(a) a person must be assumed to have capacity unless it is established that they lack capacity
(b) a person is not to be treated as unable to make a decision:

(i) unless all practicable steps to help the person to do so have been taken without success, nor
(ii) merely because the person makes an unwise decision.

(c) an act done, or decision made, under the Law for or on behalf of a person must be done, or made, in that person’s best interests, and
(d) before the act is done, or the decision is made, regard must be had to whether the purpose for which it is needed can be as effectively achieved in a way that is less restrictive of that person’s rights and freedom of action.

What is meant by best interests?

All decisions under the Capacity Law should be in the persons best interest.

In deciding what is in the best interests of a person who has made the lasting power of attorney, the person making that decision:

(a) must, so far as reasonably practicable, permit and encourage the person who has made the lasting power of attorney to participate, or to improve that person’s ability to participate, as fully as possible in any act done for them and any decision affecting them,

(b) must not make it merely on the basis of an unjustified assumption about what might be in the person who has made the lasting power of attorney’s best interests, by reference to factors including (but not limited to) their –

(i) age, gender, sexuality, disability, race or appearance, or
(ii) condition or an aspect of P’s behaviour

(c) must consider all the relevant information and circumstances and, in particular –

(A) whether it is likely that the person who has made the lasting power of attorney will at some time have capacity in relation to the matter in question, and

(B) if it appears likely that the person who has made the lasting power of attorney will have capacity, when that is likely to be,

Where the determination relates to life sustaining treatment, the person making the decision must not, in considering whether the treatment is in the person who has made the lasting power of attorney’s best interests, be motivated by a desire to bring about their death,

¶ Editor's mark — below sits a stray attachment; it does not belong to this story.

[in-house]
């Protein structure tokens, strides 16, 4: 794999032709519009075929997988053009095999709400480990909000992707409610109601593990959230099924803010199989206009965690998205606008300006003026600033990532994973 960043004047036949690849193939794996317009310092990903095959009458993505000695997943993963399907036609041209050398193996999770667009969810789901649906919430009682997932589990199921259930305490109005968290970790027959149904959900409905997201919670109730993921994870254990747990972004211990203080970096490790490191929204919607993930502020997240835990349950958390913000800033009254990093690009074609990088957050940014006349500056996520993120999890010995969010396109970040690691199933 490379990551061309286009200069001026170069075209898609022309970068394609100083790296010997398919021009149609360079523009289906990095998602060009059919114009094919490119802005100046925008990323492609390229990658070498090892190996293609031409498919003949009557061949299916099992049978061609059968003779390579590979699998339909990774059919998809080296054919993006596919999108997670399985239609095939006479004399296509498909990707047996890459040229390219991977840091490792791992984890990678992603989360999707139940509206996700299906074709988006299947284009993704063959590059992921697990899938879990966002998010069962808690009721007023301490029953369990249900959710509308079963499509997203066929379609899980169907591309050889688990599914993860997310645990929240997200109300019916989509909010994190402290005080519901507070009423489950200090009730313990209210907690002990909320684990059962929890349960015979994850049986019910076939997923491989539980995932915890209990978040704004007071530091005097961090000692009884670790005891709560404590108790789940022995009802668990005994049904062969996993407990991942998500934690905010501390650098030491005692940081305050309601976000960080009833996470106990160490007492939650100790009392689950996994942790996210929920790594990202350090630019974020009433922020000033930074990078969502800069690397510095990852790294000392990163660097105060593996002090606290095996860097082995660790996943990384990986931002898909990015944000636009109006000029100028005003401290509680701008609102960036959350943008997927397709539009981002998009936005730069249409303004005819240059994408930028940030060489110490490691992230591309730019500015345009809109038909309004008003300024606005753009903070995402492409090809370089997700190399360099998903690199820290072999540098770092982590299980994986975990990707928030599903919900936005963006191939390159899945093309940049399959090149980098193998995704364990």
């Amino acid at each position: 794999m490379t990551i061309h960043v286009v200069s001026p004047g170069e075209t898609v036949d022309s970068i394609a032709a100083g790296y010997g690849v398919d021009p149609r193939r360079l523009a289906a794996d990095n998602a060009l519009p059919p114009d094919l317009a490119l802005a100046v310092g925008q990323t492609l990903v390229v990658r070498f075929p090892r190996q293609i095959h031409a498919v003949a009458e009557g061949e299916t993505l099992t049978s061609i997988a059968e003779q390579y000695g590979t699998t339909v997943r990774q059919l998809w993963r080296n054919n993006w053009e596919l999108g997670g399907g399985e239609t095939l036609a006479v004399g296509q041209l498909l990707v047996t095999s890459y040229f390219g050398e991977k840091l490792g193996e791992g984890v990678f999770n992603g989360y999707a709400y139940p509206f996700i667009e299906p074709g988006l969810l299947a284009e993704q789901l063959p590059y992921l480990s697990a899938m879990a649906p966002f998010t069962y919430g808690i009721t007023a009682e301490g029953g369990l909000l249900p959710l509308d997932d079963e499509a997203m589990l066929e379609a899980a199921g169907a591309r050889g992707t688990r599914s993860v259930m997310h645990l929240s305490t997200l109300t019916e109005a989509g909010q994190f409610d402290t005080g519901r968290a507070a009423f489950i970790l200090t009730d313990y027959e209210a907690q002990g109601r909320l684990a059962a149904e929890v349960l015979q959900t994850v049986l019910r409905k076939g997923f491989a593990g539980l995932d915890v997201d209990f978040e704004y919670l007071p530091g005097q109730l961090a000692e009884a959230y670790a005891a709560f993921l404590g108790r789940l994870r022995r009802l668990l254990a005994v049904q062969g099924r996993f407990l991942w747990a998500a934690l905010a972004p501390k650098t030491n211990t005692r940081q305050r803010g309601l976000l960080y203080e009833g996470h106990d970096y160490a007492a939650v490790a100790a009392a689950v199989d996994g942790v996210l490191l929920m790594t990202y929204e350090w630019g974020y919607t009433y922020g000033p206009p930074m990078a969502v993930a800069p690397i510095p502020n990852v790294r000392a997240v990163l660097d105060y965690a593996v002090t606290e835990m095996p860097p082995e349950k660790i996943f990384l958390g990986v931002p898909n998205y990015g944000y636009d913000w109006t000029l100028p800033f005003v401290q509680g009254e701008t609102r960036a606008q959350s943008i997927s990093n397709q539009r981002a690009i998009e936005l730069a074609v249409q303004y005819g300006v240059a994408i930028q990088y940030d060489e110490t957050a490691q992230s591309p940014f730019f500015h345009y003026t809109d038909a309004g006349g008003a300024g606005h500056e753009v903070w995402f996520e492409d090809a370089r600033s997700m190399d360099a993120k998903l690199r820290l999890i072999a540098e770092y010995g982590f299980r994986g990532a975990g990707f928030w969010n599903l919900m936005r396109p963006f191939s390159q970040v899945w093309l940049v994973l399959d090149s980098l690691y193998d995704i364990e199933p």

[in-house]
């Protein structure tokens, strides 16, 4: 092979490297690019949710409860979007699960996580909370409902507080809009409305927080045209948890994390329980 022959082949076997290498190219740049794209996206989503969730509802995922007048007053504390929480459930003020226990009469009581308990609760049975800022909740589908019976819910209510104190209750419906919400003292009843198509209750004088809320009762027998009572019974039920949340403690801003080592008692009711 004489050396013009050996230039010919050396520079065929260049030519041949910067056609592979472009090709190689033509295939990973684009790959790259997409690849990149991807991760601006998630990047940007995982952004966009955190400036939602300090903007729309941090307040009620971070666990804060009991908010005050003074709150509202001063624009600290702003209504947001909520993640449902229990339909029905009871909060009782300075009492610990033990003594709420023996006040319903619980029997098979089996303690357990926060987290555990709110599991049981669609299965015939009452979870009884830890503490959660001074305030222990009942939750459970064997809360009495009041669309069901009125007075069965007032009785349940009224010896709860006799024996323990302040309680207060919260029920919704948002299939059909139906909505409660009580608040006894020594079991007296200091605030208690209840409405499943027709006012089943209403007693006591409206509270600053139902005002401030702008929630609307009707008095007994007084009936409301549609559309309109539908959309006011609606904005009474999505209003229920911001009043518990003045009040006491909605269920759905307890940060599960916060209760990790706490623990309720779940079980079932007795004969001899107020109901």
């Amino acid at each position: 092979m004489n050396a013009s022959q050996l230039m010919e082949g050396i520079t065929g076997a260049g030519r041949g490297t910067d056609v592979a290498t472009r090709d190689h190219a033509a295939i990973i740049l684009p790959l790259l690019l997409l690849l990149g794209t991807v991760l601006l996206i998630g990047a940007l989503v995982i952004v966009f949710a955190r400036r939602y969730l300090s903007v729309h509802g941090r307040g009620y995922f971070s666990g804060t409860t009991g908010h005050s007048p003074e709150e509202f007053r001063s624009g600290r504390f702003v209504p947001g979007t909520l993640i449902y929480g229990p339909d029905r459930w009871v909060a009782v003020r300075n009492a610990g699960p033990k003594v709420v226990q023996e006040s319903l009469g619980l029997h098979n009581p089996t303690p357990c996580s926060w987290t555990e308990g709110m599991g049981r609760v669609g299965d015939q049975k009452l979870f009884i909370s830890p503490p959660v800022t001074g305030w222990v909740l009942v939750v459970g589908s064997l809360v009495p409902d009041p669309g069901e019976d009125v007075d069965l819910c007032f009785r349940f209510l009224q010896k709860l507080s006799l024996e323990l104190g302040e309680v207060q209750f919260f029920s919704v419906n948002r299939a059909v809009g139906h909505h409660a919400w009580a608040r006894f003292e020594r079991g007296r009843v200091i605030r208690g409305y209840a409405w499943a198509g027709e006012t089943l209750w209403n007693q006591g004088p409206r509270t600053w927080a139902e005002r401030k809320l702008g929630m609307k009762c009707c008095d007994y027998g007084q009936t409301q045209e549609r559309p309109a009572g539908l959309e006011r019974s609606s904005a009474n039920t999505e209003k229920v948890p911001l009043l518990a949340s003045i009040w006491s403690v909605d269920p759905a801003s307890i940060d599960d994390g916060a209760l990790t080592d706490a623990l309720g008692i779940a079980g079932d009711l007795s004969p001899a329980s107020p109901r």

The person making the decision must consider, so far as is reasonably ascertainable –

(A) the person who has made the lasting power of attorney’s past and present wishes and feelings (and, in particular, any relevant written statement made by them when they had capacity), and

(B) the beliefs and values that would be likely to influence their decision if they had capacity, and

(C) any other factor that the person making the decision reasonably believes that the person who has made the lasting power of attorney would consider relevant.

The person making the decision must take into account, if it is practicable and appropriate to consult them, the views of –

(A) anyone named by the person who has made the lasting power of attorney as someone to be consulted on the matter in question or on matters of that kind,
(B) anyone engaged in caring for them or interested in their welfare,
(C) any attorney under a lasting power of attorney granted by them, and
(D) any guardian appointed for the person by a court,

as to what would be in the person who has made the lasting power of attorney’s best interests.

Resources

Guidance has not been published in Guernsey yet but if you want an easy read explanation of the principles and best interests these are similar to the UK and a UK easy read guide can be read by clicking the button below:

UK Easy Read Guide

There has been a consultation on the lasting powers of attorney which the GDA has commented on. You can read all the information on this consultation by pressing the button below.

Consultation LPA